Just beyond the grasp

Photo by Lisa Graham / 2012 © L.C. Barreto Center: Marcello Airoldi as Carlos Lacerda, Glória Pires as Lota de Macedo Soares, Miranda Otto as Elizabeth Bishop and Tracy Middendorf as Mary, in "Reaching for the Moon."

Photo by Lisa Graham / 2012 © L.C. Barreto
Center: Marcello Airoldi as Carlos Lacerda, Glória Pires as Lota de Macedo Soares, Miranda Otto as Elizabeth Bishop and Tracy Middendorf as Mary, in “Reaching for the Moon.”

‘Reaching’ doesn’t quite get Bishop right

BY SAM SPOKONY  |  Brazilian director Bruno Barreto’s 19th feature film tells the based-on-truth tale of Pulitzer Prize-winning American poet Elizabeth Bishop (played by Miranda Otto) and her unexpectedly amorous sojourn to Rio de Janeiro in the 1950s and ‘60s — where she pursued a fiery but ultimately failed lesbian relationship with the domineering architect Lota de Macedo Soares (Gloria Pires).

While there are plenty of reasons to enjoy this one — beautifully cascading images of Rio, intense performances by the leading ladies and the deep interest the story will undoubtedly draw from fans of Bishop and classic poetry — the director’s superficial tendencies left me feeling not quite wooed.

Barreto has said that he never intended the film (whose screenplay is also based on the bestselling Brazilian novel “Rare and Commonplace Flowers”) to be a biopic of Bishop. Rather, he sought to present a story about love and loss. But it’s going to be difficult for audiences to buy that sentiment, given that Barreto never actually touches a feeling of deep universality over the course of his retelling. Instead of watching those broader themes of love and loss develop solidly throughout the film, we get very personal, back-and-forth, even jumpy moments of dialogue between Bishop and Lota — along with a good deal of somewhat contrived tension between the two women and Bishop’s old college friend Mary (Tracy Middendorf), who was living happily with Lota before Bishop came along and, although not maliciously, stole her gal.

On the other hand, Barreto does a good job of evoking the particular atmosphere in which these women lived, without being distracted by a need to make this look like a “period” film. As Bishop and Lota tumble along, we’re guided subtly by history, most notably when Brazil’s 1964 military coup left the women on opposite sides politically, since Lota — in the midst of designing Rio’s famed Flamengo Park, maintained a tight political connection to the city’s governor, who fully supported the coup.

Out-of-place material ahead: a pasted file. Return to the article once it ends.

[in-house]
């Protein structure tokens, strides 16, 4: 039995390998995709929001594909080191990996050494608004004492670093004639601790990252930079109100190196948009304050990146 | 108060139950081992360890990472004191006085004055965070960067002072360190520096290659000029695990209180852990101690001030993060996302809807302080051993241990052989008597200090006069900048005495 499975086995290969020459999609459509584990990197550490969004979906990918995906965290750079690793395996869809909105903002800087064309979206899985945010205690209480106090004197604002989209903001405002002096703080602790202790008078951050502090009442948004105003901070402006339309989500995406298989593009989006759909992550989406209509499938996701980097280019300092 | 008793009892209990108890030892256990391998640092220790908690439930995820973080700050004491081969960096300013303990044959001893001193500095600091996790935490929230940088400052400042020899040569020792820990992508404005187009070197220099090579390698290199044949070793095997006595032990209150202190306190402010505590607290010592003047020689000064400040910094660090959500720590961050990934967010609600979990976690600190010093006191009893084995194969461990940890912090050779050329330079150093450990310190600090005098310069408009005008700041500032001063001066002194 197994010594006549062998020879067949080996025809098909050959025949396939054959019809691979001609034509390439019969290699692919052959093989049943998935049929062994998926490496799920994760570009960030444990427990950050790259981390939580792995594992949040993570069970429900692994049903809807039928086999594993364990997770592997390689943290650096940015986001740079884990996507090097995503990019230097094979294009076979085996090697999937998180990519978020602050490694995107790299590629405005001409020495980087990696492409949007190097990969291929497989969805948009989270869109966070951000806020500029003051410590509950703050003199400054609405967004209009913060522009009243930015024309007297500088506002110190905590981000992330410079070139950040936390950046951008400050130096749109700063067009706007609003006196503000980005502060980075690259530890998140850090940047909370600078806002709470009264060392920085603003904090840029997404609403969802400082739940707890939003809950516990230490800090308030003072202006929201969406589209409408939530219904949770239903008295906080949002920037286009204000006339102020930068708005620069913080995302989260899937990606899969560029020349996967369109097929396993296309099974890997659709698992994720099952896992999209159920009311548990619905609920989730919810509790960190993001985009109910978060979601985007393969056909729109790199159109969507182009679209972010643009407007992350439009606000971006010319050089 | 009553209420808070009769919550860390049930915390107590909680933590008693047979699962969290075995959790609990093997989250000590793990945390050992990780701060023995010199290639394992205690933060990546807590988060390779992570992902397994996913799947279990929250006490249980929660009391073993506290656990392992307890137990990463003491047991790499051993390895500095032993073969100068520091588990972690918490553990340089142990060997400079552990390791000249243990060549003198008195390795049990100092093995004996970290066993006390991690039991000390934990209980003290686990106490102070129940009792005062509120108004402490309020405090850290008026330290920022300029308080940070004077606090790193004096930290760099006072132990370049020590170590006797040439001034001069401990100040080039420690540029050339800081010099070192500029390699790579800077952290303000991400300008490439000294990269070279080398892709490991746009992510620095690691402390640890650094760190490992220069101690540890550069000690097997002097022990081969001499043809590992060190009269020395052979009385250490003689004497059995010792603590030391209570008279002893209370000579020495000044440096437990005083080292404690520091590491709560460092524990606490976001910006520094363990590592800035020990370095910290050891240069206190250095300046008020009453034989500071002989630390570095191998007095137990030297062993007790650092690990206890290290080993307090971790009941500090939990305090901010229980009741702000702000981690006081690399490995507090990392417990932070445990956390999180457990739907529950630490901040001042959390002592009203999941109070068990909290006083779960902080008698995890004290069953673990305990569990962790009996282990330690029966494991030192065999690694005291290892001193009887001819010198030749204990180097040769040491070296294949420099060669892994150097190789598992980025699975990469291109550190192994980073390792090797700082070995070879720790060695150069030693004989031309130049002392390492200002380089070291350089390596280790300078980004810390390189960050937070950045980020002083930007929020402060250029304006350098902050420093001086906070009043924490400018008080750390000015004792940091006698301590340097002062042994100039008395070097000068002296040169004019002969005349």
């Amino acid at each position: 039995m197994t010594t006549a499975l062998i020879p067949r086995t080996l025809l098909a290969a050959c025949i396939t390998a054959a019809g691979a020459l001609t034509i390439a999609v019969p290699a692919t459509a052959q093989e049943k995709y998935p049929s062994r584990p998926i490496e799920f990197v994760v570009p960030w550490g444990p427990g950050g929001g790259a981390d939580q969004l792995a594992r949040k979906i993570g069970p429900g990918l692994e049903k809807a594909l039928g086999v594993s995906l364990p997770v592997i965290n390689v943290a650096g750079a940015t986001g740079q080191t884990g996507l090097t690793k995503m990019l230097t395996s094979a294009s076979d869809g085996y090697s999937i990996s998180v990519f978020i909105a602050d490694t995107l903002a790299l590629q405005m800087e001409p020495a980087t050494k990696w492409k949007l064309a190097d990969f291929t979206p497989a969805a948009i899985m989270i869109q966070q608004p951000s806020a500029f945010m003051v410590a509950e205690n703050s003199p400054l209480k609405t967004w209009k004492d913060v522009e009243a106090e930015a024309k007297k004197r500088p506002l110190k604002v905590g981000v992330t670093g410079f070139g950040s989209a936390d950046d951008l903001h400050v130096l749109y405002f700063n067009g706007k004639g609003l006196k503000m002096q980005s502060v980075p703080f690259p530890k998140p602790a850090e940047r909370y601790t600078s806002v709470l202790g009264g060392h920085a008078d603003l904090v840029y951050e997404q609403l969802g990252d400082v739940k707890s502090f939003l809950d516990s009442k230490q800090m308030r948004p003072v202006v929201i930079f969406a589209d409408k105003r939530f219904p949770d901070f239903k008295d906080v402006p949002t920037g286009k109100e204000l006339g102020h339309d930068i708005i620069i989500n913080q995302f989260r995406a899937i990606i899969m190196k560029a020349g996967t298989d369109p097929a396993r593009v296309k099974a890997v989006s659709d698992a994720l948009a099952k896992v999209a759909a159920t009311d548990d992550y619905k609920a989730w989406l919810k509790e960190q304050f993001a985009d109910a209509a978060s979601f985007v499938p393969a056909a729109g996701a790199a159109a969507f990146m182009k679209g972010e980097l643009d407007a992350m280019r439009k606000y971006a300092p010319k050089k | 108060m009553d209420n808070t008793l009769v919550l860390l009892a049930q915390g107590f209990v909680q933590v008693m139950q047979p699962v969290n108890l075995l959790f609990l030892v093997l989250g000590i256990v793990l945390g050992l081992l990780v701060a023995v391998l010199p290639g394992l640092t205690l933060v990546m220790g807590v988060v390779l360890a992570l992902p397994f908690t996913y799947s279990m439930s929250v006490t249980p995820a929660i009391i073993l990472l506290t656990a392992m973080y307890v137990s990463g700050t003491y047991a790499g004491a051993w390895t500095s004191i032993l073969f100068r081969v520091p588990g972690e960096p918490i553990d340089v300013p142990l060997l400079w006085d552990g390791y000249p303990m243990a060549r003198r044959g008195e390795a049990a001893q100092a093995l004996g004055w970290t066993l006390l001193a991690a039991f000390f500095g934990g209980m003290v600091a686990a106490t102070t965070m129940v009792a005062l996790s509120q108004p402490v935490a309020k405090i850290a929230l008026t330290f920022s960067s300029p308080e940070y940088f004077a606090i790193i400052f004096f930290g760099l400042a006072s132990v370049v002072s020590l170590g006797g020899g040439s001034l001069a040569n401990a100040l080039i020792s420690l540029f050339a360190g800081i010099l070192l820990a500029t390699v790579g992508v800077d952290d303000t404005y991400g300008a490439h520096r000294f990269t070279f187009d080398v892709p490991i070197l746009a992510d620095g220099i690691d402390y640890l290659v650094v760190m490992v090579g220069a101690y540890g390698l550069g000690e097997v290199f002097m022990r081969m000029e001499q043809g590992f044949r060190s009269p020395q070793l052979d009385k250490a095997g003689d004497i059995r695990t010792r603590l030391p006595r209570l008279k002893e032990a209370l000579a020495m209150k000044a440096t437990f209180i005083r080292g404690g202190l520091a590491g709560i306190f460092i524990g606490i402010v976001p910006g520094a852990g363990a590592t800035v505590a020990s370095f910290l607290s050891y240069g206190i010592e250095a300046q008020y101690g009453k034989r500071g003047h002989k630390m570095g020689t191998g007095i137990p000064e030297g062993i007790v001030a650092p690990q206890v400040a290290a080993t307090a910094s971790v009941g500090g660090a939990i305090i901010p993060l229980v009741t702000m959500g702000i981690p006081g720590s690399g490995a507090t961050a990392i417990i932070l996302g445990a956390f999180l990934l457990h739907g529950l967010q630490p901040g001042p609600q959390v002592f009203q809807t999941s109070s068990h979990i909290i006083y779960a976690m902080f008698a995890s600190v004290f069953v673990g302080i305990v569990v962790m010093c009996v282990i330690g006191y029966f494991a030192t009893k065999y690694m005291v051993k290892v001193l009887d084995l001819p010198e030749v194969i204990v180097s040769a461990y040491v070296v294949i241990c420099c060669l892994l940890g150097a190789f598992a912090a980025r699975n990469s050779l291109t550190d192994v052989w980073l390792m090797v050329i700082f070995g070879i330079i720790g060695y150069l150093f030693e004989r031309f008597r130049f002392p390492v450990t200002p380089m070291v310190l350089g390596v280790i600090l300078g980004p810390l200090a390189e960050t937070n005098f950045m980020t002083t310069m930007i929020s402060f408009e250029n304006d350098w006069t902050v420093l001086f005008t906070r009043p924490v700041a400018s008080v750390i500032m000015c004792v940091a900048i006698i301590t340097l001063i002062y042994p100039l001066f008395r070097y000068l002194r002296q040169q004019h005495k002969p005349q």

In the end, it may have been Barreto’s details that killed the experience for me. Nearly every image in this film, while utterly beautiful, is dripping with tired aloofness and a very classed sense of privilege. Bishop, Lota and Mary have all the time in the world to quibble and make up simply because they’re portrayed as people who, in the end, don’t really give a damn about anything that doesn’t involve their own pettiness. The question is, how am I supposed to relate to this as a grand story about love and loss — rather than a simple biopic — if I can’t attach myself to the characters in any meaningful way?

One overlooked aspect that Barreto does include is the fact that Lota, to ease the tension between her and Mary, adopts a baby girl for the two of them by literally purchasing the child from a hopelessly impoverished Brazilian mother. If Baretto was in fact seeking to tell the grandest story — the most pure — wouldn’t it have been the story (albeit somewhat more fictional) of that mother and her nameless child?

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